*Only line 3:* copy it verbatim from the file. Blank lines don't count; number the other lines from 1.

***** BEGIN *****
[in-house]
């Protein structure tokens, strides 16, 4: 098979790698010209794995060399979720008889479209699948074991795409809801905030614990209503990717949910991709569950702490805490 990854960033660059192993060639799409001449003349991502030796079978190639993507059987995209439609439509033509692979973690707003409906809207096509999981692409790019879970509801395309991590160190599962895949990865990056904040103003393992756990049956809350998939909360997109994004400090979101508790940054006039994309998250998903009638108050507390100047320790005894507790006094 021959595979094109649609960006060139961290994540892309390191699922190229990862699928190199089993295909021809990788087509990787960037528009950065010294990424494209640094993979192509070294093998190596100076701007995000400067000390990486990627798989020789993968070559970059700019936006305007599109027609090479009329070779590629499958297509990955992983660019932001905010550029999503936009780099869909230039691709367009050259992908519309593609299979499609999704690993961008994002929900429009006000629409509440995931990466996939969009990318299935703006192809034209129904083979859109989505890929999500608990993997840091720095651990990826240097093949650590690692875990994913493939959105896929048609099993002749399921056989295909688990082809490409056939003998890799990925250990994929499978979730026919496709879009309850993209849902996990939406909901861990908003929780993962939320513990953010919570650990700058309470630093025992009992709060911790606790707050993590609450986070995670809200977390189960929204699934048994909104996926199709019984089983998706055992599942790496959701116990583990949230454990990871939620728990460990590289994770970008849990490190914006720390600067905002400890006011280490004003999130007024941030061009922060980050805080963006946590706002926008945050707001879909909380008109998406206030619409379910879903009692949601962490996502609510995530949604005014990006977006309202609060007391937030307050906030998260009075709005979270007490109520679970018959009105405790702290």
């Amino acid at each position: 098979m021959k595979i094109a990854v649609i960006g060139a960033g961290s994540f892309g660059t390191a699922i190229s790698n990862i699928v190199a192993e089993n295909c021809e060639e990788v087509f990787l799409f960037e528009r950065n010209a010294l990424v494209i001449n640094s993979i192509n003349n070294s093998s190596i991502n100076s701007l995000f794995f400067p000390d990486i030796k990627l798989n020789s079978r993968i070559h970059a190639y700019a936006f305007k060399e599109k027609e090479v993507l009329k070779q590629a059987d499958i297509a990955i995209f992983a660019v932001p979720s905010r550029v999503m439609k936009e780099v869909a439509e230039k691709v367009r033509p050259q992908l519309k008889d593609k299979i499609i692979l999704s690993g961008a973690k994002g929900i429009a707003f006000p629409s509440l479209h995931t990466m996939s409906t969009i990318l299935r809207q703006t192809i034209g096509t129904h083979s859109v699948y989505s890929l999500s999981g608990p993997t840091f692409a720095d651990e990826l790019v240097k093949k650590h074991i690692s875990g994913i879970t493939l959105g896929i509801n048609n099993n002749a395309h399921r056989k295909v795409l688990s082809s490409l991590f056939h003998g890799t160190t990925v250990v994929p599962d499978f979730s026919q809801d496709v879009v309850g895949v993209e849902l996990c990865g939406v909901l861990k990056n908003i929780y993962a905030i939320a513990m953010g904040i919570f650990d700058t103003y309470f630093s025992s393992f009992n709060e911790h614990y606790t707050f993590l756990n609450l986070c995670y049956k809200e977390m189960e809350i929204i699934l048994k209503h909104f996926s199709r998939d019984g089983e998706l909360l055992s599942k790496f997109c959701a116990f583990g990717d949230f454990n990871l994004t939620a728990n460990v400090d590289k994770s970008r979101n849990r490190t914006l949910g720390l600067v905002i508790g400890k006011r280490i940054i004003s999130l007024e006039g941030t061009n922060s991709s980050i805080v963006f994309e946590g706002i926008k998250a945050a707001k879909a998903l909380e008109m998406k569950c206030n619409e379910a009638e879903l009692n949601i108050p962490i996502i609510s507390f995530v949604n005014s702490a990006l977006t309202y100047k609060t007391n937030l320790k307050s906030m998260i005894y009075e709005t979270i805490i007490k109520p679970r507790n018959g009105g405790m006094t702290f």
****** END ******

């Amino acid at each position: 098979m021959k595979i094109a990854v649609i960006g060139a960033g961290s994540f892309g660059t390191a699922i190229s790698n990862i699928v190199a192993e089993n295909c021809e060639e990788v087509f990787l799409f960037e528009r950065n010209a010294l990424v494209i001449n640094s993979i192509n003349n070294s093998s190596i991502n100076s701007l995000f794995f400067p000390d990486i030796k990627l798989n020789s079978r993968i070559h970059a190639y700019a936006f305007k060399e599109k027609e090479v993507l009329k070779q590629a059987d499958i297509a990955i995209f992983a660019v932001p979720s905010r550029v999503m439609k936009e780099v869909a439509e230039k691709v367009r033509p050259q992908l519309k008889d593609k299979i499609i692979l999704s690993g961008a973690k994002g929900i429009a707003f006000p629409s509440l479209h995931t990466m996939s409906t969009i990318l299935r809207q703006t192809i034209g096509t129904h083979s859109v699948y989505s890929l999500s999981g608990p993997t840091f692409a720095d651990e990826l790019v240097k093949k650590h074991i690692s875990g994913i879970t493939l959105g896929i509801n048609n099993n002749a395309h399921r056989k295909v795409l688990s082809s490409l991590f056939h003998g890799t160190t990925v250990v994929p599962d499978f979730s026919q809801d496709v879009v309850g895949v993209e849902l996990c990865g939406v909901l861990k990056n908003i929780y993962a905030i939320a513990m953010g904040i919570f650990d700058t103003y309470f630093s025992s393992f009992n709060e911790h614990y606790t707050f993590l756990n609450l986070c995670y049956k809200e977390m189960e809350i929204i699934l048994k209503h909104f996926s199709r998939d019984g089983e998706l909360l055992s599942k790496f997109c959701a116990f583990g990717d949230f454990n990871l994004t939620a728990n460990v400090d590289k994770s970008r979101n849990r490190t914006l949910g720390l600067v905002i508790g400890k006011r280490i940054i004003s999130l007024e006039g941030t061009n922060s991709s980050i805080v963006f994309e946590g706002i926008k998250a945050a707001k879909a998903l909380e008109m998406k569950c206030n619409e379910a009638e879903l009692n949601i108050p962490i996502i609510s507390f995530v949604n005014s702490a990006l977006t309202y100047k609060t007391n937030l320790k307050s906030m998260i005894y009075e709005t979270i805490i007490k109520p679970r507790n018959g009105g405790m006094t702290f």